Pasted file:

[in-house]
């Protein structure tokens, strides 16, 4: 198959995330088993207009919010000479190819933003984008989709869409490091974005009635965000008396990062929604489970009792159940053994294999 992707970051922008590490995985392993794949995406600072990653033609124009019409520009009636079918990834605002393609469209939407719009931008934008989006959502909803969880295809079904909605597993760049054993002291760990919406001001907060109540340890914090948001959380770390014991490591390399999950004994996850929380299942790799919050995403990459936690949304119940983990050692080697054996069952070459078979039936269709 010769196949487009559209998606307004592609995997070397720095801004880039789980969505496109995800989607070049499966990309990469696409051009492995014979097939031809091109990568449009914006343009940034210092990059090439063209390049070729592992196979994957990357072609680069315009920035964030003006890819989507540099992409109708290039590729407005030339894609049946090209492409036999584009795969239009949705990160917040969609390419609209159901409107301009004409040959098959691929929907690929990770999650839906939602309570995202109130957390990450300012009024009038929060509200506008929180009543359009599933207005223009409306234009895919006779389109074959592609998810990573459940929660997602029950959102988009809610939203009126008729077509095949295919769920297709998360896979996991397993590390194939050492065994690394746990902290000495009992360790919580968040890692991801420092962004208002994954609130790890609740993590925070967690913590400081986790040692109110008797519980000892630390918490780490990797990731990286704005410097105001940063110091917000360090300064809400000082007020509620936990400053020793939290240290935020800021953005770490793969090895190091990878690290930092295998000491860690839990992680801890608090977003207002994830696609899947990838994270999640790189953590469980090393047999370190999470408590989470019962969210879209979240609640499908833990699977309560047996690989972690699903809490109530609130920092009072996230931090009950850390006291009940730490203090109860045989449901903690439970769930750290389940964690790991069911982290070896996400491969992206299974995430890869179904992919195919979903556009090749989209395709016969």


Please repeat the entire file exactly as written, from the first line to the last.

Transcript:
[in-house]
């Protein structure tokens, strides 16, 4: 198959995330088993207009919010000479190819933003984008989709869409490091974005009635965000008396990062929604489970009792159940053994294999 992707970051922008590490995985392993794949995406600072990653033609124009019409520009009636079918990834605002393609469209939407719009931008934008989006959502909803969880295809079904909605597993760049054993002291760990919406001001907060109540340890914090948001959380770390014991490591390399999950004994996850929380299942790799919050995403990459936690949304119940983990050692080697054996069952070459078979039936269709 010769196949487009559209998606307004592609995997070397720095801004880039789980969505496109995800989607070049499966990309990469696409051009492995014979097939031809091109990568449009914006343009940034210092990059090439063209390049070729592992196979994957990357072609680069315009920035964030003006890819989507540099992409109708290039590729407005030339894609049946090209492409036999584009795969239009949705990160917040969609390419609209159901409107301009004409040959098959691929929907690929990770999650839906939602309570995202109130957390990450300012009024009038929060509200506008929180009543359009599933207005223009409306234009895919006779389109074959592609998810990573459940929660997602029950959102988009809610939203009126008729077509095949295919769920297709998360896979996991397993590390194939050492065994690394746990902290000495009992360790919580968040890692991801420092962004208002994954609130790890609740993590925070967690913590400081986790040692109110008797519980000892630390918490780490990797990731990286704005410097105001940063110091917000360090300064809400000082007020509620936990400053020793939290240290935020800021953005770490793969090895190091990878690290930092295998000491860690839990992680801890608090977003207002994830696609899947990838994270999640790189953590469980090393047999370190999470408590989470019962969210879209979240609640499908833990699977309560047996690989972690699903809490109530609130920092009072996230931090009950850390006291009940730490203090109860045989449901903690439970769930750290389940964690790991069911982290070896996400491969992206299974995430890869179904992919195919979903556009090749989209395709016969």